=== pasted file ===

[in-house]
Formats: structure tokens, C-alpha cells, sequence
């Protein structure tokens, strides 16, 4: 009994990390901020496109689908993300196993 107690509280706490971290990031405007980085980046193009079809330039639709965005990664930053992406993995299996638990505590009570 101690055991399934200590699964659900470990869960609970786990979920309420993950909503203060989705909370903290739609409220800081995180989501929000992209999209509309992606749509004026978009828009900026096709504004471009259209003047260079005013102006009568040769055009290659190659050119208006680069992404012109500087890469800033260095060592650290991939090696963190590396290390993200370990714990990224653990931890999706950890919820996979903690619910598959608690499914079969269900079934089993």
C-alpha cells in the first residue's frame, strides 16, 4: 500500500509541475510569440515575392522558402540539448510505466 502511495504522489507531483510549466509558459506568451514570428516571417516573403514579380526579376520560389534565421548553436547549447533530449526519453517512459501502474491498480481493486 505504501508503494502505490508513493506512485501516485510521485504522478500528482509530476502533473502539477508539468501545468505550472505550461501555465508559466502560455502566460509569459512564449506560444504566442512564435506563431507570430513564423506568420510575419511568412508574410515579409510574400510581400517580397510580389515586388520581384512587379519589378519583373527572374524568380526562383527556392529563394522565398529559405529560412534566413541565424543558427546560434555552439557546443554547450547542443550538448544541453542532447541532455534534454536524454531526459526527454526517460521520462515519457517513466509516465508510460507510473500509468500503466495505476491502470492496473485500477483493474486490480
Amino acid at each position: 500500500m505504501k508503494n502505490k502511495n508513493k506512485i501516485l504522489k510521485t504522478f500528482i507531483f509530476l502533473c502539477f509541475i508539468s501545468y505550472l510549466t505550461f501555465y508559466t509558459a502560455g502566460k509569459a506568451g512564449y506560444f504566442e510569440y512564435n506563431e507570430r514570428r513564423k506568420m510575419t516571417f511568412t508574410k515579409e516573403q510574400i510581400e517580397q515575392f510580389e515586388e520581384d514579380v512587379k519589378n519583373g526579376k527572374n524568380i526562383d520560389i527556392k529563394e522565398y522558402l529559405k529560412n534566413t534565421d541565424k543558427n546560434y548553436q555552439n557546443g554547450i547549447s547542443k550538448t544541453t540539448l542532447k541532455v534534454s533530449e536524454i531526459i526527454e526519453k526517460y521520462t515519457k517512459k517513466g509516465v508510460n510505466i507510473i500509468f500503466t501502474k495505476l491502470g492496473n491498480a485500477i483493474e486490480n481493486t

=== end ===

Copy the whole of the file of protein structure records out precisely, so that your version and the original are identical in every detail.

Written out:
[in-house]
Formats: structure tokens, C-alpha cells, sequence
């Protein structure tokens, strides 16, 4: 009994990390901020496109689908993300196993 107690509280706490971290990031405007980085980046193009079809330039639709965005990664930053992406993995299996638990505590009570 101690055991399934200590699964659900470990869960609970786990979920309420993950909503203060989705909370903290739609409220800081995180989501929000992209999209509309992606749509004026978009828009900026096709504004471009259209003047260079005013102006009568040769055009290659190659050119208006680069992404012109500087890469800033260095060592650290991939090696963190590396290390993200370990714990990224653990931890999706950890919820996979903690619910598959608690499914079969269900079934089993």
C-alpha cells in the first residue's frame, strides 16, 4: 500500500509541475510569440515575392522558402540539448510505466 502511495504522489507531483510549466509558459506568451514570428516571417516573403514579380526579376520560389534565421548553436547549447533530449526519453517512459501502474491498480481493486 505504501508503494502505490508513493506512485501516485510521485504522478500528482509530476502533473502539477508539468501545468505550472505550461501555465508559466502560455502566460509569459512564449506560444504566442512564435506563431507570430513564423506568420510575419511568412508574410515579409510574400510581400517580397510580389515586388520581384512587379519589378519583373527572374524568380526562383527556392529563394522565398529559405529560412534566413541565424543558427546560434555552439557546443554547450547542443550538448544541453542532447541532455534534454536524454531526459526527454526517460521520462515519457517513466509516465508510460507510473500509468500503466495505476491502470492496473485500477483493474486490480
Amino acid at each position: 500500500m505504501k508503494n502505490k502511495n508513493k506512485i501516485l504522489k510521485t504522478f500528482i507531483f509530476l502533473c502539477f509541475i508539468s501545468y505550472l510549466t505550461f501555465y508559466t509558459a502560455g502566460k509569459a506568451g512564449y506560444f504566442e510569440y512564435n506563431e507570430r514570428r513564423k506568420m510575419t516571417f511568412t508574410k515579409e516573403q510574400i510581400e517580397q515575392f510580389e515586388e520581384d514579380v512587379k519589378n519583373g526579376k527572374n524568380i526562383d520560389i527556392k529563394e522565398y522558402l529559405k529560412n534566413t534565421d541565424k543558427n546560434y548553436q555552439n557546443g554547450i547549447s547542443k550538448t544541453t540539448l542532447k541532455v534534454s533530449e536524454i531526459i526527454e526519453k526517460y521520462t515519457k517512459k517513466g509516465v508510460n510505466i507510473i500509468f500503466t501502474k495505476l491502470g492496473n491498480a485500477i483493474e486490480n481493486t